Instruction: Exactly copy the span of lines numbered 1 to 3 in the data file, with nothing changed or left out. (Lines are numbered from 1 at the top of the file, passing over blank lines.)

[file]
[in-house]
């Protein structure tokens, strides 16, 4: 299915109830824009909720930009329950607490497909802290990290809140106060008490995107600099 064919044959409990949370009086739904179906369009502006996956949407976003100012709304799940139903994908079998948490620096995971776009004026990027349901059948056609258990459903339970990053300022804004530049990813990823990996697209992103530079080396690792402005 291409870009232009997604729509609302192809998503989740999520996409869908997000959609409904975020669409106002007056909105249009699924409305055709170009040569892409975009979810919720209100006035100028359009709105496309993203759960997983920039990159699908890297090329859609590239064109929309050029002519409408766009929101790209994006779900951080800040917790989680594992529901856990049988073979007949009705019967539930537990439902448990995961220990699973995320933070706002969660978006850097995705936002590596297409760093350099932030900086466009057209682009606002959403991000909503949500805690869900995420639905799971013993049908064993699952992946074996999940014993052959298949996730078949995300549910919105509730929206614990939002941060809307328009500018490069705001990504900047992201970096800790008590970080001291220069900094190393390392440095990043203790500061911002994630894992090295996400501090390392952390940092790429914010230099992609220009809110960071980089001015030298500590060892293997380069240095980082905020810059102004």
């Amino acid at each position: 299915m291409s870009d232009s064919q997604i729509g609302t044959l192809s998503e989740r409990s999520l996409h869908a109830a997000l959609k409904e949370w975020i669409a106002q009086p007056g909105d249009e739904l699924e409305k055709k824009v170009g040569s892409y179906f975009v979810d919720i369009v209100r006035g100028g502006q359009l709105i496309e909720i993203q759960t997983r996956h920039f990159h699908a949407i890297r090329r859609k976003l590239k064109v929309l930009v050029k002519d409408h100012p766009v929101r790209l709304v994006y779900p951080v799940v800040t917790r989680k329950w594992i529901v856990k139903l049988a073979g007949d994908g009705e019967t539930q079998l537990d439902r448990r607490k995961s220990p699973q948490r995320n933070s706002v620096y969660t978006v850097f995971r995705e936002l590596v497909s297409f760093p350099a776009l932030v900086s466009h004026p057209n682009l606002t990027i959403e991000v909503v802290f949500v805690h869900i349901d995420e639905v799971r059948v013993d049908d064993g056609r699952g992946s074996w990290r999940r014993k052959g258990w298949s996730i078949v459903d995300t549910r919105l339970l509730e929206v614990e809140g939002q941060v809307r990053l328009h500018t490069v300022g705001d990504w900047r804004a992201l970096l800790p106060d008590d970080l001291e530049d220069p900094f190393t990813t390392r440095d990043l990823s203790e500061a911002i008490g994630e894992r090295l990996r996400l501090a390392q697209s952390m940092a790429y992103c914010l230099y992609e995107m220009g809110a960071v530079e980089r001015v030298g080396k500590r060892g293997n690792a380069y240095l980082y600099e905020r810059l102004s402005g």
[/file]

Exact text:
[in-house]
């Protein structure tokens, strides 16, 4: 299915109830824009909720930009329950607490497909802290990290809140106060008490995107600099 064919044959409990949370009086739904179906369009502006996956949407976003100012709304799940139903994908079998948490620096995971776009004026990027349901059948056609258990459903339970990053300022804004530049990813990823990996697209992103530079080396690792402005 291409870009232009997604729509609302192809998503989740999520996409869908997000959609409904975020669409106002007056909105249009699924409305055709170009040569892409975009979810919720209100006035100028359009709105496309993203759960997983920039990159699908890297090329859609590239064109929309050029002519409408766009929101790209994006779900951080800040917790989680594992529901856990049988073979007949009705019967539930537990439902448990995961220990699973995320933070706002969660978006850097995705936002590596297409760093350099932030900086466009057209682009606002959403991000909503949500805690869900995420639905799971013993049908064993699952992946074996999940014993052959298949996730078949995300549910919105509730929206614990939002941060809307328009500018490069705001990504900047992201970096800790008590970080001291220069900094190393390392440095990043203790500061911002994630894992090295996400501090390392952390940092790429914010230099992609220009809110960071980089001015030298500590060892293997380069240095980082905020810059102004």
């Amino acid at each position: 299915m291409s870009d232009s064919q997604i729509g609302t044959l192809s998503e989740r409990s999520l996409h869908a109830a997000l959609k409904e949370w975020i669409a106002q009086p007056g909105d249009e739904l699924e409305k055709k824009v170009g040569s892409y179906f975009v979810d919720i369009v209100r006035g100028g502006q359009l709105i496309e909720i993203q759960t997983r996956h920039f990159h699908a949407i890297r090329r859609k976003l590239k064109v929309l930009v050029k002519d409408h100012p766009v929101r790209l709304v994006y779900p951080v799940v800040t917790r989680k329950w594992i529901v856990k139903l049988a073979g007949d994908g009705e019967t539930q079998l537990d439902r448990r607490k995961s220990p699973q948490r995320n933070s706002v620096y969660t978006v850097f995971r995705e936002l590596v497909s297409f760093p350099a776009l932030v900086s466009h004026p057209n682009l606002t990027i959403e991000v909503v802290f949500v805690h869900i349901d995420e639905v799971r059948v013993d049908d064993g056609r699952g992946s074996w990290r999940r014993k052959g258990w298949s996730i078949v459903d995300t549910r919105l339970l509730e929206v614990e809140g939002q941060v809307r990053l328009h500018t490069v300022g705001d990504w900047r804004a992201l970096l800790p106060d008590d970080l001291e530049d220069p900094f190393t990813t390392r440095d990043l990823s203790e500061a911002i008490g994630e894992r090295l990996r996400l501090a390392q697209s952390m940092a790429y992103c914010l230099y992609e995107m220009g809110a960071v530079e980089r001015v030298g080396k500590r060892g293997n690792a380069y240095l980082y600099e905020r810059l102004s402005g």